"Snowflakes are like kisses sent down from heaven" (Unknown).

They provide the background for a perfect winter wonderland: making snowmen, drinking hot chocolate, turning on the fireplace and creating snow angels on the ground. It sounds like something straight out of a Walt Whitman or Emily Dickinson poem. But as a parent it is not all fun and games or poetic. In addition to shoveling snow and coordinating childcare with school closures, we have to deal with the realities of keeping our kids safe from the dangers of cold.

One of my professors in medical school told me "Children are not little people … but adults are." This statement is particularly true when it comes to cold weather. Here is Dr. Nina's What You Need To Know about keeping your kids safe in the cold:

•Children are more vulnerable to drops in temperature. They have larger heads and large body surface areas compared to their body mass, leading to rapid heat loss.

•Young children and adults shiver, which is a special way the body has to engage our muscles to help produce more body heat; however, it is important to know babies are unable to shiver.

•Drops in temperature can lead to two dangerous conditions - hypothermia and frostbite. Hypothermia develops when a child's temperature falls below 95 degrees Fahrenheit (normal 98.6 degrees). It can result from playing outdoors in cold weather without proper clothing or if their clothes get wet. Symptoms include shivering, paleness or bluish, cold extremities. If severe, your child may become drowsy, have slurred speech or demonstrate confusion. Frostbite occurs when the skin and outer tissues become frozen. The fingers, toes, ears and nose are most vulnerable to this. They may become pale, gray or even blister. Your child may complain their skin is burning or feels numb.

Here are some tips to nip the cold in the bud and keep Jack Frost from nipping at our nose and toes:

•Layering. Similar to a party or an eight-layer dip, the more the merrier. As a general rule of thumb, kids should wear one more layer than an adult. This also permits removing the wet layer to keep moisture away from the skin.

•Choose fleece and wool for inner layers over cotton. They are better at insulating when wet. This can also help avoid Sam McGee's gripe of having the "cold take hold 'til I'm chilled clean through to the bone."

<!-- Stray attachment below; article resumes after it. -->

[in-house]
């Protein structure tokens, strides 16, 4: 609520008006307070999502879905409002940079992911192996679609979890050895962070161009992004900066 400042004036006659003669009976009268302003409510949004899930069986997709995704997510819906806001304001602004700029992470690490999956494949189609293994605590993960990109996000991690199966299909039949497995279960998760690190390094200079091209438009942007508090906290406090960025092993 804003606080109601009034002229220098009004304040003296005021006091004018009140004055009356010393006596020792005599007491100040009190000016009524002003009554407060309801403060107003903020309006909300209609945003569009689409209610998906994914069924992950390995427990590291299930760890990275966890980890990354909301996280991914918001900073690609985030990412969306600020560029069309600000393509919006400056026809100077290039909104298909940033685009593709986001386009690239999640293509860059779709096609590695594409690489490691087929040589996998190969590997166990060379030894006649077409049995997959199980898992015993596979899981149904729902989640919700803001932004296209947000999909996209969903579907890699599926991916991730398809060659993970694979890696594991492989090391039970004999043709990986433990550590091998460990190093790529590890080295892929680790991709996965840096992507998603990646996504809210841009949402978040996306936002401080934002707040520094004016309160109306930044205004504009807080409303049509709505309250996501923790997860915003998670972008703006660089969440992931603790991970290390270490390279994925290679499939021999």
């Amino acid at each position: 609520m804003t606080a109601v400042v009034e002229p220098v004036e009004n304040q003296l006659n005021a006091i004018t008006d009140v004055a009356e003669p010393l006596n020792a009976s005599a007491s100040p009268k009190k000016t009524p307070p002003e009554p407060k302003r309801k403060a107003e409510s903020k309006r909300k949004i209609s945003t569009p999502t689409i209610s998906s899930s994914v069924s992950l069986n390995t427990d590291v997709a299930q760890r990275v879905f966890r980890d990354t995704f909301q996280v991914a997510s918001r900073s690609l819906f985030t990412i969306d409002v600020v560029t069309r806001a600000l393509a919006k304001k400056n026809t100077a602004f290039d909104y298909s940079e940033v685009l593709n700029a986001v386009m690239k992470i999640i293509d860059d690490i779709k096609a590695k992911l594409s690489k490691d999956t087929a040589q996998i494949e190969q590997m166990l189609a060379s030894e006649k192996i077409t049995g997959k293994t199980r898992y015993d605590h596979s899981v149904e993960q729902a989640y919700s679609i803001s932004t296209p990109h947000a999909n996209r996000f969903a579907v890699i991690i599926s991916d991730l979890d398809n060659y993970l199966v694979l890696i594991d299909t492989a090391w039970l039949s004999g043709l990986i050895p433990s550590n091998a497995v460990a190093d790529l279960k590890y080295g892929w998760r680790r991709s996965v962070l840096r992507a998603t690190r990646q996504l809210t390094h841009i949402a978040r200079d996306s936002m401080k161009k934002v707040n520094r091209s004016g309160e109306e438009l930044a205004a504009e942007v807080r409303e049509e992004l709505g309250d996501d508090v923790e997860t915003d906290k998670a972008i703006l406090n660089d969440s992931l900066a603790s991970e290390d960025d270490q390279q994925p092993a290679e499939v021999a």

•The Mad Hatter. Children can lose 60 percent of their body heat if their heads are not covered. What better excuse to mimic a Disney character than the cold weather.

•Change the lyrics. Instead of "Head, shoulders, knees and toes. Knees and toes" remember "Ears, nose, hands and feet. Hands and feet." These areas are most vulnerable to frostbite so keep them covered up with gloves, socks, and earmuffs.

•Time out to warm up. Make sure kids come inside often. Having warm drinks like hot chocolate and yummy snacks can help entice them. Capitalize on those nostalgic scents and tastes such as pumpkin spice, cinnamon, nutmeg, gingerbread, and roasted marshmallows.

•The gift of warmth. Donate your kid's outgrown winter clothing to help needy families dress their children appropriately and safely.

•Keeping a watchful eye. There is no substitute for vigilant supervision. Whether at home, school, or playing at a friend's place, our children need special cold weather supervision by an adult to monitor signs of hypothermia, frostbite, or other potential problems.

Whether or not we are hit with another Polar Vortex over the next few weeks, it does not take the training of a meteorologist to forecast that there will be cold weather days before spring is upon us. As parents we must be prepared so that our children can stay safe and enjoy the memories of a winter wonderland. Afterall, "What good is the warmth of summer, without the cold of winter to give it sweetness."

Dr Nina Radcliff, of Galloway Township, is a physician anesthesiologist, television medical contributor and textbook author. Email questions on general medical topics to her at drninaradcliff@aol.com